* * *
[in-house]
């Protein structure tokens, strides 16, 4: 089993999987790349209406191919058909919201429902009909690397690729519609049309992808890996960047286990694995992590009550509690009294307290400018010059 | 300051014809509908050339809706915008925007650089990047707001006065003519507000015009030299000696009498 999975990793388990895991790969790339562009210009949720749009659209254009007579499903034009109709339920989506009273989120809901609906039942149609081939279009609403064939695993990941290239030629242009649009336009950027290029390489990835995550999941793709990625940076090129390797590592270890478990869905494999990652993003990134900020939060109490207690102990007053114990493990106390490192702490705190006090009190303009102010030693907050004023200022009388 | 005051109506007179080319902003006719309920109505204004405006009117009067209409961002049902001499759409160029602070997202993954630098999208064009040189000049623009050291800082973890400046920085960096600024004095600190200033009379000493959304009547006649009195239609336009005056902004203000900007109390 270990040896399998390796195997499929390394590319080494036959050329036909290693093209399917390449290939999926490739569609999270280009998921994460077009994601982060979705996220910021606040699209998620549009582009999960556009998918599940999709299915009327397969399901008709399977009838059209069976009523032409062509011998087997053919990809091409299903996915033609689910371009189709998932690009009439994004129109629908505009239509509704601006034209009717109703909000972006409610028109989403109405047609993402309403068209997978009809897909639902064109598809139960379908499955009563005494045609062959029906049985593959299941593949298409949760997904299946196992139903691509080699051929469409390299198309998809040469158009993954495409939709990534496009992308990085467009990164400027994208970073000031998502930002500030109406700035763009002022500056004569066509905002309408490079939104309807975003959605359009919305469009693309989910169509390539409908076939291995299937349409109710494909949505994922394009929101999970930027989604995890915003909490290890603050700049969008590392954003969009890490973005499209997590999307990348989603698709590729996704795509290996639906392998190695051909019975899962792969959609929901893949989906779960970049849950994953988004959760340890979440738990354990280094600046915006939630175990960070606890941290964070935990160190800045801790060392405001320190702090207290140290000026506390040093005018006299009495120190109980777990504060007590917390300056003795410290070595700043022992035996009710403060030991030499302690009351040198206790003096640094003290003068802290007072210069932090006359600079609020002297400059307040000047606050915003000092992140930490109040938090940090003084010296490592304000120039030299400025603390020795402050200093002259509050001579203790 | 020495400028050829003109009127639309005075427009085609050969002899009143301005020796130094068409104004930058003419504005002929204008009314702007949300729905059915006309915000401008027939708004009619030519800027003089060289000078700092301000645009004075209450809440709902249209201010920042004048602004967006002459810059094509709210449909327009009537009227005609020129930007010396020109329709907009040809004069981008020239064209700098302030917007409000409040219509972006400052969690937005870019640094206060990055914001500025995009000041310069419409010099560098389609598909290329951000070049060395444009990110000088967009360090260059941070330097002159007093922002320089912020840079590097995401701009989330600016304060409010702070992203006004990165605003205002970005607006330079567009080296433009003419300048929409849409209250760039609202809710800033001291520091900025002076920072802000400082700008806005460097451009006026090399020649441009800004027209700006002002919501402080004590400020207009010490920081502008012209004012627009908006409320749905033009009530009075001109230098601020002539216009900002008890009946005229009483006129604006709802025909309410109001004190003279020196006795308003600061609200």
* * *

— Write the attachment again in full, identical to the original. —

[in-house]
């Protein structure tokens, strides 16, 4: 089993999987790349209406191919058909919201429902009909690397690729519609049309992808890996960047286990694995992590009550509690009294307290400018010059 | 300051014809509908050339809706915008925007650089990047707001006065003519507000015009030299000696009498 999975990793388990895991790969790339562009210009949720749009659209254009007579499903034009109709339920989506009273989120809901609906039942149609081939279009609403064939695993990941290239030629242009649009336009950027290029390489990835995550999941793709990625940076090129390797590592270890478990869905494999990652993003990134900020939060109490207690102990007053114990493990106390490192702490705190006090009190303009102010030693907050004023200022009388 | 005051109506007179080319902003006719309920109505204004405006009117009067209409961002049902001499759409160029602070997202993954630098999208064009040189000049623009050291800082973890400046920085960096600024004095600190200033009379000493959304009547006649009195239609336009005056902004203000900007109390 270990040896399998390796195997499929390394590319080494036959050329036909290693093209399917390449290939999926490739569609999270280009998921994460077009994601982060979705996220910021606040699209998620549009582009999960556009998918599940999709299915009327397969399901008709399977009838059209069976009523032409062509011998087997053919990809091409299903996915033609689910371009189709998932690009009439994004129109629908505009239509509704601006034209009717109703909000972006409610028109989403109405047609993402309403068209997978009809897909639902064109598809139960379908499955009563005494045609062959029906049985593959299941593949298409949760997904299946196992139903691509080699051929469409390299198309998809040469158009993954495409939709990534496009992308990085467009990164400027994208970073000031998502930002500030109406700035763009002022500056004569066509905002309408490079939104309807975003959605359009919305469009693309989910169509390539409908076939291995299937349409109710494909949505994922394009929101999970930027989604995890915003909490290890603050700049969008590392954003969009890490973005499209997590999307990348989603698709590729996704795509290996639906392998190695051909019975899962792969959609929901893949989906779960970049849950994953988004959760340890979440738990354990280094600046915006939630175990960070606890941290964070935990160190800045801790060392405001320190702090207290140290000026506390040093005018006299009495120190109980777990504060007590917390300056003795410290070595700043022992035996009710403060030991030499302690009351040198206790003096640094003290003068802290007072210069932090006359600079609020002297400059307040000047606050915003000092992140930490109040938090940090003084010296490592304000120039030299400025603390020795402050200093002259509050001579203790 | 020495400028050829003109009127639309005075427009085609050969002899009143301005020796130094068409104004930058003419504005002929204008009314702007949300729905059915006309915000401008027939708004009619030519800027003089060289000078700092301000645009004075209450809440709902249209201010920042004048602004967006002459810059094509709210449909327009009537009227005609020129930007010396020109329709907009040809004069981008020239064209700098302030917007409000409040219509972006400052969690937005870019640094206060990055914001500025995009000041310069419409010099560098389609598909290329951000070049060395444009990110000088967009360090260059941070330097002159007093922002320089912020840079590097995401701009989330600016304060409010702070992203006004990165605003205002970005607006330079567009080296433009003419300048929409849409209250760039609202809710800033001291520091900025002076920072802000400082700008806005460097451009006026090399020649441009800004027209700006002002919501402080004590400020207009010490920081502008012209004012627009908006409320749905033009009530009075001109230098601020002539216009900002008890009946005229009483006129604006709802025909309410109001004190003279020196006795308003600061609200």